The Philadelphia Inquirer
The Philadelphia Inquirer is a public-benefit corporation that publishes a news website (Inquirer.com) and two daily newspapers (The Philadelphia Inquirer and Daily News) that serve the Philadelphia metropolitan area of the United States. The newspaper was founded by John R. Walker and John Norvell in June 1829 as The Pennsylvania Inquirer and is the third-oldest continually operating daily newspaper in the United States. Owned by The Lenfest Institute, a subsidiary of The Philadelphia Foundation, The Inquirer is the largest newspaper in the United States organized under nonprofit ownership. As of 2007[update], it is the 17th largest average weekday U.S. newspaper circulation, and has won 20 Pulitzer Prizes as of 2021[update]. It is the newspaper of record in the Delaware Valley.
|Owner(s)||The Lenfest Institute|
|Founder(s)||John R. Walker and John Norvell|
|Publisher||Elizabeth H. Hughes|
|Deputy editor||Stephen Glynn, Brian Leighton, James Neff|
|Managing editor||Patrick Kerkstra, Sandra Shea|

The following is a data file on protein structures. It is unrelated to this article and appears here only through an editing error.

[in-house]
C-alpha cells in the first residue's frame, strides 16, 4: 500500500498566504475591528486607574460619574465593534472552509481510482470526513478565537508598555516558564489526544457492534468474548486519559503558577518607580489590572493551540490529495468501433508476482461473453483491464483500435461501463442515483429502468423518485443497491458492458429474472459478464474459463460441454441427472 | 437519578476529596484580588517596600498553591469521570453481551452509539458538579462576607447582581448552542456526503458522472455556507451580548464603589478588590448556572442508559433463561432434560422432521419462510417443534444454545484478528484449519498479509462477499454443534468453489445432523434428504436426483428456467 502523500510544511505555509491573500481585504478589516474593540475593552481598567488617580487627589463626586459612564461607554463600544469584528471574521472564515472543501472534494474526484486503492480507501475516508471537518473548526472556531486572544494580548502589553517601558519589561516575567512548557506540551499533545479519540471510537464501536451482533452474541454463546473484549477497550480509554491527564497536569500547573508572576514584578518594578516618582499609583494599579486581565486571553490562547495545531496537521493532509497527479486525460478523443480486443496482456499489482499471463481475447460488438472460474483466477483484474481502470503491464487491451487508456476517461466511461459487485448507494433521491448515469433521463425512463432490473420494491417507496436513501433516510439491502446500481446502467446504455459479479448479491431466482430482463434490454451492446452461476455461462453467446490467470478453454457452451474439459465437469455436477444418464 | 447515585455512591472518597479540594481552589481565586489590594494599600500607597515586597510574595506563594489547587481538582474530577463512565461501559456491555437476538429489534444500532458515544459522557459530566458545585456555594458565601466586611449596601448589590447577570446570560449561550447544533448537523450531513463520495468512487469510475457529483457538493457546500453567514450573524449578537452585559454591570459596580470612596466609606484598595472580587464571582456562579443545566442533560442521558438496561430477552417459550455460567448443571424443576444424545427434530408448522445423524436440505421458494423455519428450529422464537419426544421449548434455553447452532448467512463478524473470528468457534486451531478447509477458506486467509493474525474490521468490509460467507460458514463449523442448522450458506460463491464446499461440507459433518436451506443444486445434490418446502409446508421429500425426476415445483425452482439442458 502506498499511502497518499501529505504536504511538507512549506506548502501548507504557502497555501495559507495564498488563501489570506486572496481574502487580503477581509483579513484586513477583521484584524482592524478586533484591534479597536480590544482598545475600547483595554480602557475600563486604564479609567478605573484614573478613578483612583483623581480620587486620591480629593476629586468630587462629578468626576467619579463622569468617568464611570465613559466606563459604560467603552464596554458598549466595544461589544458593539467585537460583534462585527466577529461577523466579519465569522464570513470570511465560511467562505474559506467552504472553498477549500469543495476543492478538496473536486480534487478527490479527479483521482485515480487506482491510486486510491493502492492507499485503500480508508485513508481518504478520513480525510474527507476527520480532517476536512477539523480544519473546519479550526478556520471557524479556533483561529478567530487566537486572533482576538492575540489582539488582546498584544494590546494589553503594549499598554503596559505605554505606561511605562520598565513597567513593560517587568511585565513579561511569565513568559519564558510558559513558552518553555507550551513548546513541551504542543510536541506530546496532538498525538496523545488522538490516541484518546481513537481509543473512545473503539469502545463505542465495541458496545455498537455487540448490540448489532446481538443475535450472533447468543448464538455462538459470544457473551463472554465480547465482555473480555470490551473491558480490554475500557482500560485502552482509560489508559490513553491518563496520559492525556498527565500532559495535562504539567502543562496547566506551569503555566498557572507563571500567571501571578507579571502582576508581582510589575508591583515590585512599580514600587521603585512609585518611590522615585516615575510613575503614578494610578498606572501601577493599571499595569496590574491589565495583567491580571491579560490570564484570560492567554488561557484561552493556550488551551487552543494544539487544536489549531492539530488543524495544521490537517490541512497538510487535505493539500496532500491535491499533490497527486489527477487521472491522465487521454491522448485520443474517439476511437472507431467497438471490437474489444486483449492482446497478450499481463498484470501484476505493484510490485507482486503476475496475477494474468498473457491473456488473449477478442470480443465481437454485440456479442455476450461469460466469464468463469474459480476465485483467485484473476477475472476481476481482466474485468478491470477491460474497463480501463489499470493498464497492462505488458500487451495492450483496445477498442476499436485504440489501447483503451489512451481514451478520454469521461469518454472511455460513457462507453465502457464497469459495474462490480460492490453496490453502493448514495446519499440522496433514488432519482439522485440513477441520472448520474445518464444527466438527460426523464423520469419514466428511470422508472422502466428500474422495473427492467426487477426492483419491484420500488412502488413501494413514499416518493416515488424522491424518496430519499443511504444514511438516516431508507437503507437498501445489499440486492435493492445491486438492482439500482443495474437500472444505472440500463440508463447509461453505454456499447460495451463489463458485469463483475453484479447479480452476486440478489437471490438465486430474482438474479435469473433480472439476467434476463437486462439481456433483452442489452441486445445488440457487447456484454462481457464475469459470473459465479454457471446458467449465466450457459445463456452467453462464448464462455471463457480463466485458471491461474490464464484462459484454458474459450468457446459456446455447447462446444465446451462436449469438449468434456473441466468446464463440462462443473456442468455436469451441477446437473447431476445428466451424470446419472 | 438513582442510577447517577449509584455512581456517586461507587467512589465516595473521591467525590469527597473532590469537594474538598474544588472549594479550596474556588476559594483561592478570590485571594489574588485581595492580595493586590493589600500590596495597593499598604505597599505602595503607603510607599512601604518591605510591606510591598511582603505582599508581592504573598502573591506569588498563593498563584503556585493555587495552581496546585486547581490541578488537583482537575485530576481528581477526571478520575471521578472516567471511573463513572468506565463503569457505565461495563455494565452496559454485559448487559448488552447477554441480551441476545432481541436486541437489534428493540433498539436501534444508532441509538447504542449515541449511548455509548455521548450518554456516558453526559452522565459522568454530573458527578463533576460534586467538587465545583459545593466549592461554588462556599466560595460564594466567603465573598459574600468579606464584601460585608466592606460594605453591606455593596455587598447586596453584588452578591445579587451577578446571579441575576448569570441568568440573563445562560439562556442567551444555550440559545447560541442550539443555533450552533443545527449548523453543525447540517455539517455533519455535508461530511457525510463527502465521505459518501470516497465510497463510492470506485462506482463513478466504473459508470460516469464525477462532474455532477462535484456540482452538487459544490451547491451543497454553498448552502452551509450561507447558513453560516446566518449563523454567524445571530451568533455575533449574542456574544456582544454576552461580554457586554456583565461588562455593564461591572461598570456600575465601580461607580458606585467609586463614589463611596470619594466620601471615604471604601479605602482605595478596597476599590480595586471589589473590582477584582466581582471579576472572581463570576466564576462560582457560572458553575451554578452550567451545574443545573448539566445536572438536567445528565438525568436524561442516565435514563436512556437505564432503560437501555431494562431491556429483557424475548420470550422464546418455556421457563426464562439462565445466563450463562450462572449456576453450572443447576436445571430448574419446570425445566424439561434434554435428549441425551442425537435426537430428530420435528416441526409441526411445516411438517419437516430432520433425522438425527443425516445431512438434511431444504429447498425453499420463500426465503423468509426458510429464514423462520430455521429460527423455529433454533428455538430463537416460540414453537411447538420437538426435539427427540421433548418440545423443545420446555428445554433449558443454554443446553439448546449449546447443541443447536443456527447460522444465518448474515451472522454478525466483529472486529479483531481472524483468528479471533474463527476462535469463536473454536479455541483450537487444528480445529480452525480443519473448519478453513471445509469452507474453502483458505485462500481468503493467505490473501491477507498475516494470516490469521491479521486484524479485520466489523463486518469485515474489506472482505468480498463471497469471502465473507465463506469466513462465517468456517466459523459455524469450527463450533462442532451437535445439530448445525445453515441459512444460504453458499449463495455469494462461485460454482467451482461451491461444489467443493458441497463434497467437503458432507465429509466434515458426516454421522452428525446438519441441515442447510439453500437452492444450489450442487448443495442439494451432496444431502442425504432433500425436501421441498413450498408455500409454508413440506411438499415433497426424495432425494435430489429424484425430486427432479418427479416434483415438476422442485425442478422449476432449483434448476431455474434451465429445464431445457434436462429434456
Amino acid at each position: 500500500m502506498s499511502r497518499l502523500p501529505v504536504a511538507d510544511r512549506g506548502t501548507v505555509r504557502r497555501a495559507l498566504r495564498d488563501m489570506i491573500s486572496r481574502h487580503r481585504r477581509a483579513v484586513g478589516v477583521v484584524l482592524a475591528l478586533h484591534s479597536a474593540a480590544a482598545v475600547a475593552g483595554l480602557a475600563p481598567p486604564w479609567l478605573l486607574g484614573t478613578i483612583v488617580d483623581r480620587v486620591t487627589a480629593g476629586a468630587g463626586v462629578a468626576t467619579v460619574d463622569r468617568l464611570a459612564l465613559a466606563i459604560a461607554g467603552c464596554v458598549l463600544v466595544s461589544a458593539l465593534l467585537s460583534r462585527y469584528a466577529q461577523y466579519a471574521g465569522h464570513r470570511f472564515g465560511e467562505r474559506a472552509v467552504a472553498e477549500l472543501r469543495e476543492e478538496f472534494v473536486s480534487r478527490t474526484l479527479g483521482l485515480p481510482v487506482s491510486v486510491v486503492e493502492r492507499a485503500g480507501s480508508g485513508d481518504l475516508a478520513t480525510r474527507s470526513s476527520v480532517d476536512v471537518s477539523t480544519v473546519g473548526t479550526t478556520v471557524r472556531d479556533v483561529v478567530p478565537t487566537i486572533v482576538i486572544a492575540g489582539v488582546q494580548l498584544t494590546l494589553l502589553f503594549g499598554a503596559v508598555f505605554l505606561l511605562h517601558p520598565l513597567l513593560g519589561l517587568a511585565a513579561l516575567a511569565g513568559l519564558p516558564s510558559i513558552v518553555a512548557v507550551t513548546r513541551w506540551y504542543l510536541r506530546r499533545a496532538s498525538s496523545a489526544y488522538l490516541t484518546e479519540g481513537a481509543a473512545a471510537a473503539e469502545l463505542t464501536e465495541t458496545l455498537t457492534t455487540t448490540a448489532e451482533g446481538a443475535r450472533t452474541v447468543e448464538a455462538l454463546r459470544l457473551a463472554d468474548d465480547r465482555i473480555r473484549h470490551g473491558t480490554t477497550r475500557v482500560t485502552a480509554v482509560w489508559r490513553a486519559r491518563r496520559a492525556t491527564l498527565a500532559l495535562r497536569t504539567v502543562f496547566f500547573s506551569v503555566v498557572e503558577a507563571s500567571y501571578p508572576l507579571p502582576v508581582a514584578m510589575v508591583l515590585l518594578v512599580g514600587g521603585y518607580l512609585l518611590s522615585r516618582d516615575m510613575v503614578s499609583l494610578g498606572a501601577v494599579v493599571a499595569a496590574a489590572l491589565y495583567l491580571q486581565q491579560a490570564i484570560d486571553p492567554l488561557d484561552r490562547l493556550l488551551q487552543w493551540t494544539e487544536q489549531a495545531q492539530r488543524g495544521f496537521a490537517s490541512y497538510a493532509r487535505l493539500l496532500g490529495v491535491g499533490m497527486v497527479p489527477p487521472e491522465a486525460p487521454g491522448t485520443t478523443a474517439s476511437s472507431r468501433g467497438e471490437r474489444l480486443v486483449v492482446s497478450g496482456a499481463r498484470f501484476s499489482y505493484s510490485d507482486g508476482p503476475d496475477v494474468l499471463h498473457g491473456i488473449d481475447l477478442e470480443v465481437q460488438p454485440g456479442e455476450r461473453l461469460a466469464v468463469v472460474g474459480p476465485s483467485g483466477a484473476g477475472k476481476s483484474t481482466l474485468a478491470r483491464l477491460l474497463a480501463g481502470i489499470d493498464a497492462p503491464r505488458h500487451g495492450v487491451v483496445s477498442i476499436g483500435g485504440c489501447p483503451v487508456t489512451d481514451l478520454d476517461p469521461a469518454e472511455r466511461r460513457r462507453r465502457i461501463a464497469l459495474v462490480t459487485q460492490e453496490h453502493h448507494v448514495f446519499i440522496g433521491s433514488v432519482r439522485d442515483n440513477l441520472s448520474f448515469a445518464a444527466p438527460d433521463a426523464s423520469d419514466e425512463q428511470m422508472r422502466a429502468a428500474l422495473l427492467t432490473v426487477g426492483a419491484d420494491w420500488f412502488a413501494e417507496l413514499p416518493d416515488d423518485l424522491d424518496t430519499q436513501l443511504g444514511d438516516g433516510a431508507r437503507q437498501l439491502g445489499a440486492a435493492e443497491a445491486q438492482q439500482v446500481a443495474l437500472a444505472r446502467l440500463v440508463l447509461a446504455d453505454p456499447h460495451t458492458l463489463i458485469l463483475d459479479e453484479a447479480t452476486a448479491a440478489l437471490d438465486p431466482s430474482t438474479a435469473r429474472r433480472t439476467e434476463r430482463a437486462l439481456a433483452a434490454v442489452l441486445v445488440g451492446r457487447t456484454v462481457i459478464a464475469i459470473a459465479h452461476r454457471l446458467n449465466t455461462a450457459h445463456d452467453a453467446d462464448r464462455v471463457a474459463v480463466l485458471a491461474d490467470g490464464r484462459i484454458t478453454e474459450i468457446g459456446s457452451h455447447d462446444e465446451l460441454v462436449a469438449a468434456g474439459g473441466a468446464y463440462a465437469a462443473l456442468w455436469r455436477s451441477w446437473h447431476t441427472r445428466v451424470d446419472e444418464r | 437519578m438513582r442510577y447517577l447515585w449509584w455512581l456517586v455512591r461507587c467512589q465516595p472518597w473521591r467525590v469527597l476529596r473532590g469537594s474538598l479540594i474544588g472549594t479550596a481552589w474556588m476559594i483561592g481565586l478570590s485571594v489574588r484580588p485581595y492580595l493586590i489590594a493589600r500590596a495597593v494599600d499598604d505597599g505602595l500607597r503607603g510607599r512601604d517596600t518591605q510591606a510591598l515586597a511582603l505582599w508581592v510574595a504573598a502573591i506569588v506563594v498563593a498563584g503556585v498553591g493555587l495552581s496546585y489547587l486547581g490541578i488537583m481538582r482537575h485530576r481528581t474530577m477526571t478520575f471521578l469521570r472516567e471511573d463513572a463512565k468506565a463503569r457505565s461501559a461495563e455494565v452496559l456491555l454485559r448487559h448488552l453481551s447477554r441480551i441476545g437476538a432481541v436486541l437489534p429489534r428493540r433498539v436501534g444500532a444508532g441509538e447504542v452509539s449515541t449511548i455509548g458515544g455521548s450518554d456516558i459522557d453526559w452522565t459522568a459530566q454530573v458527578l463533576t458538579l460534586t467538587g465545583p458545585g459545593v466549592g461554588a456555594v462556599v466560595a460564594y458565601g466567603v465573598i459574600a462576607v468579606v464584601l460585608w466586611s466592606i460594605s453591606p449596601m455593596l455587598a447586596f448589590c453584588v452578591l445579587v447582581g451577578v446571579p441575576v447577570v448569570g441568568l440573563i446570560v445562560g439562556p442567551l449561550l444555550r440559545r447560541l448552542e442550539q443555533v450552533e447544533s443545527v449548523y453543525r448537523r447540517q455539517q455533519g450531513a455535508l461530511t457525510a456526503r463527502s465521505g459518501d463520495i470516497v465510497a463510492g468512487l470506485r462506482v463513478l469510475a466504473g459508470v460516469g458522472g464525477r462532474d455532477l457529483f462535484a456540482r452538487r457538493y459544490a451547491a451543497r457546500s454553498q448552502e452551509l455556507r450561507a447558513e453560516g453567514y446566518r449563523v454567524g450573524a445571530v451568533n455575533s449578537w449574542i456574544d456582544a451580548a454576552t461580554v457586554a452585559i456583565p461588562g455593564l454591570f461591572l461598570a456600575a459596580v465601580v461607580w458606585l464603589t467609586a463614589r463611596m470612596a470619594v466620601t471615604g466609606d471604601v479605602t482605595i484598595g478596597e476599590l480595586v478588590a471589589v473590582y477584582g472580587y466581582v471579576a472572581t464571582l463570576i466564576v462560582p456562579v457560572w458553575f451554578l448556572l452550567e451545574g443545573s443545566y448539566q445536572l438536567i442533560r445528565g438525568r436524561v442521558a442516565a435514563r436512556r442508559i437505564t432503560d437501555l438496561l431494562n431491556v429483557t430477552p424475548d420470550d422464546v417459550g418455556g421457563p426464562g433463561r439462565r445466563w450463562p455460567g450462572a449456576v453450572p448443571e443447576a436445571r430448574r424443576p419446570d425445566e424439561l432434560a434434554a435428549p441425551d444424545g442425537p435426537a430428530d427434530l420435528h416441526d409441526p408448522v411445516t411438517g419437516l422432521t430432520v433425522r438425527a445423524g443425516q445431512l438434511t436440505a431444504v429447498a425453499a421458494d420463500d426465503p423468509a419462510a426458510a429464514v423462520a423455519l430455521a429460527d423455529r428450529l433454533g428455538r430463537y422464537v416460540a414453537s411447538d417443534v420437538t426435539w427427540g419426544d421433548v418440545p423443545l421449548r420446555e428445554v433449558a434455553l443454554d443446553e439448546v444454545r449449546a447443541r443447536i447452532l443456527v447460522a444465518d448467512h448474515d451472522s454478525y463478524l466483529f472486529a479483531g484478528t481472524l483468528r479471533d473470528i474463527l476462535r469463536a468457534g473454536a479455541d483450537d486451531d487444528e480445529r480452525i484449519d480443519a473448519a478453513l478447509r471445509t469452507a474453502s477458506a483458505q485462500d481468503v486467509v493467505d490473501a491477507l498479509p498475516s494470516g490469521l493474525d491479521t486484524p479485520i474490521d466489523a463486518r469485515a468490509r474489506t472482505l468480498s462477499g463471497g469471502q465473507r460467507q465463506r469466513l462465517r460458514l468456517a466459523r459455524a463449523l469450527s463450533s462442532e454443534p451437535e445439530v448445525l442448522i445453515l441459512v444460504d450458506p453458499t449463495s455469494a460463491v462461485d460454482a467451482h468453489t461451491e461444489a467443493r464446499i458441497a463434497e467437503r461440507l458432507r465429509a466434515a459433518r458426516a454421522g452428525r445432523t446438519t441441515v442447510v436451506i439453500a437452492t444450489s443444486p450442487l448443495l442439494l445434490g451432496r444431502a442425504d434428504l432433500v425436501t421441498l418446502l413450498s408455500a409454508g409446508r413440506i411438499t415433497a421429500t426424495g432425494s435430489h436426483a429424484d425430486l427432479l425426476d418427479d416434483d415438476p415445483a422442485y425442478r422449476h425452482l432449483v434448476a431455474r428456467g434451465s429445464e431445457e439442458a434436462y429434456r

|Founded||June 1, 1829 (as The Pennsylvania Inquirer)|
|Headquarters||801 Market Street|
(as of September 2020)
|Sister newspapers||Philadelphia Daily News|
The Inquirer first became a major newspaper during the American Civil War when its war coverage was popular on both sides. The paper's circulation dropped after the war, then rose by the end of the 19th century. Originally supportive of the Democratic Party, The Inquirer's political affiliation eventually shifted toward the Whig Party and then the Republican Party before officially becoming politically independent in the middle of the 20th century. By the end of the 1960s, The Inquirer trailed its chief competitor, the Philadelphia Evening Bulletin, and lacked modern facilities and experienced staff. In the 1970s, new owners and editors turned the newspaper into one of the country's most prominent.